Over the past week, the women’s basketball team defeated Swarthmore College and Muhlenberg College to improve its record to 20-3.
While many had strong performances on both the offensive and defensive ends, the team’s standout player, and our Athlete of the Week, is senior guard Lexie Scholtz.
The South Pasadena, Calif. native averaged 15 points, 9.5 rebounds, four assists and one block per game over these last two contests.
Not only did Scholtz earn her fifth double-double of the season against Muhlenberg, she also became the first player in school history with at least 900 points, 500 rebounds and 300 assists over her career.
Scholtz sat down with The News-Letter to discuss her success as well as the team’s great season thus far.
The News-Letter: The team is currently riding a seven-game win streak. What have been the keys to its recent success?
Lexie Scholtz: One of our team’s biggest strengths is that we’re very versatile. On any given night, it could be any one of us who makes a big basket or comes up with a big defensive stop, and those impactful plays have been really spread amongst our team. For example, with Madison (Mcgrath) not playing in the last couple games, I think Maggie (Wodicka) has really stepped up and given us some quality minutes off the bench and hit some huge shots.
N-L: What has been your focus and mindset on the court that has led to your success as of late?
LS: Because our team is so skilled and everyone is so versatile, it’s really important for the success of our team to have an unselfish mindset.
Personally I’ve really been trying to take this to heart and focus on what our team needs from me on a game-to-game basis. It might be putting the ball in the basket one night, but the next it may be facilitating the offense and getting our shooters going, so I’ve really been trying to take it game by game.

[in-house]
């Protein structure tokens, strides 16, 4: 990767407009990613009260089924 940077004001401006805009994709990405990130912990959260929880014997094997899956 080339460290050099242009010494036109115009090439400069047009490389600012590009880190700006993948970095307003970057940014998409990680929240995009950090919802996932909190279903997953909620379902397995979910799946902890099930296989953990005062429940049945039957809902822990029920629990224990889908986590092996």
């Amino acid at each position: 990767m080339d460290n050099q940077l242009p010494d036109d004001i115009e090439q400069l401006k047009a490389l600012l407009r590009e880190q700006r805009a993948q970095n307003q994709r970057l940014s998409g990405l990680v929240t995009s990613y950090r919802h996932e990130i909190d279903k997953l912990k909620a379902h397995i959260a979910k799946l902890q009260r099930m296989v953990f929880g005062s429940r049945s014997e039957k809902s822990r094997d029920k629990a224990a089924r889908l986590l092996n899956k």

N-L: How have your teammates pushed you to become a better player throughout your career at Hopkins?
LS: It’s been really cool being part of such a big class — there were eight of us coming in as freshmen, and six of us still currently play. Despite the size of our class, I’d say we’re still all pretty close and that cohesiveness has really shaped how we play on the court and how we’ve developed as players and people over the last four years.
They’ve really pushed me to become a better player by challenging me on the court and to become a better teammate. There have definitely been some low moments in my career, but the encouragement from all my teammates, not just those in the senior class, have really helped me pull out of those slumps. I don’t think I’ve acknowledged it enough, but I’ve really appreciated their support and have enjoyed playing with everyone over the last four years.
N-L: What have been the differences for the team this year compared to last year, when Hopkins finished with a solid 17-10 record?
LS: A big difference this year has been the leadership. Our team doesn’t have captains; instead we believe that anyone can be a leader depending on the time and situation. Coach (Katherine) Bixby introduced this concept to us last year, but this year I think we’ve really grown into that idea. Every player on this team has stepped up at different times and led in their own way, and that’s made a huge difference since last year.
N-L: What are your personal goals and the team’s goals for the rest of the season?
LS: Our team’s goal is to win the Centennial Conference tournament next weekend. We’ve worked really hard toward that goal all season, and it’s definitely attainable. I’d like to see us go on to win some games in the NCAA tournament as well so our senior class can end our careers on a high note.
The Jays will be back in Goldfarb Gymnasium at 5 p.m. on Saturday, Feb. 16. They will take on the Ursinus College Bears in what will be their last home game of the regular season.